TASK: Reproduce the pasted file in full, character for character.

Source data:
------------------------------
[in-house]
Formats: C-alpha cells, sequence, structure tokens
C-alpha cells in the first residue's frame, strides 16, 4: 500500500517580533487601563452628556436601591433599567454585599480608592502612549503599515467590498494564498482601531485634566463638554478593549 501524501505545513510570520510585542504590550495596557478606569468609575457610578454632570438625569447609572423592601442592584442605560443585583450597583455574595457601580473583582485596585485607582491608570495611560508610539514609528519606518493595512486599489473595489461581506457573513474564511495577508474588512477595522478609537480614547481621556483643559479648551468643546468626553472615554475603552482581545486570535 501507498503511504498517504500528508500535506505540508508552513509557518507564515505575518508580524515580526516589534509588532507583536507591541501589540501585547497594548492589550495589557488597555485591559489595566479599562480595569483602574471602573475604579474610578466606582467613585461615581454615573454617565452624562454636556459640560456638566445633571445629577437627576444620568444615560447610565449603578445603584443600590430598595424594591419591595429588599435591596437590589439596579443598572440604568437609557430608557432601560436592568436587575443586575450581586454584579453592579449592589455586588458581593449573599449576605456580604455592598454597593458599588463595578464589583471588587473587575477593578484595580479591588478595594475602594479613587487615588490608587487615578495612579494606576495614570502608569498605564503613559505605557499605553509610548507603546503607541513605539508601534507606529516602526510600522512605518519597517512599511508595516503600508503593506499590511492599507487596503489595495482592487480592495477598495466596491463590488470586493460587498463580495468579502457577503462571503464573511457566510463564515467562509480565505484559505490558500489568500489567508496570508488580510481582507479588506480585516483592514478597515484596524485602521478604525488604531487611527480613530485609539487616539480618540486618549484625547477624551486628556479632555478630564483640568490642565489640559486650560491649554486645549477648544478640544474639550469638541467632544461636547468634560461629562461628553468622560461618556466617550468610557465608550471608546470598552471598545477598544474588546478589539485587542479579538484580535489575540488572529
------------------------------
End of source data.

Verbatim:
[in-house]
Formats: C-alpha cells, sequence, structure tokens
C-alpha cells in the first residue's frame, strides 16, 4: 500500500517580533487601563452628556436601591433599567454585599480608592502612549503599515467590498494564498482601531485634566463638554478593549 501524501505545513510570520510585542504590550495596557478606569468609575457610578454632570438625569447609572423592601442592584442605560443585583450597583455574595457601580473583582485596585485607582491608570495611560508610539514609528519606518493595512486599489473595489461581506457573513474564511495577508474588512477595522478609537480614547481621556483643559479648551468643546468626553472615554475603552482581545486570535 501507498503511504498517504500528508500535506505540508508552513509557518507564515505575518508580524515580526516589534509588532507583536507591541501589540501585547497594548492589550495589557488597555485591559489595566479599562480595569483602574471602573475604579474610578466606582467613585461615581454615573454617565452624562454636556459640560456638566445633571445629577437627576444620568444615560447610565449603578445603584443600590430598595424594591419591595429588599435591596437590589439596579443598572440604568437609557430608557432601560436592568436587575443586575450581586454584579453592579449592589455586588458581593449573599449576605456580604455592598454597593458599588463595578464589583471588587473587575477593578484595580479591588478595594475602594479613587487615588490608587487615578495612579494606576495614570502608569498605564503613559505605557499605553509610548507603546503607541513605539508601534507606529516602526510600522512605518519597517512599511508595516503600508503593506499590511492599507487596503489595495482592487480592495477598495466596491463590488470586493460587498463580495468579502457577503462571503464573511457566510463564515467562509480565505484559505490558500489568500489567508496570508488580510481582507479588506480585516483592514478597515484596524485602521478604525488604531487611527480613530485609539487616539480618540486618549484625547477624551486628556479632555478630564483640568490642565489640559486650560491649554486645549477648544478640544474639550469638541467632544461636547468634560461629562461628553468622560461618556466617550468610557465608550471608546470598552471598545477598544474588546478589539485587542479579538484580535489575540488572529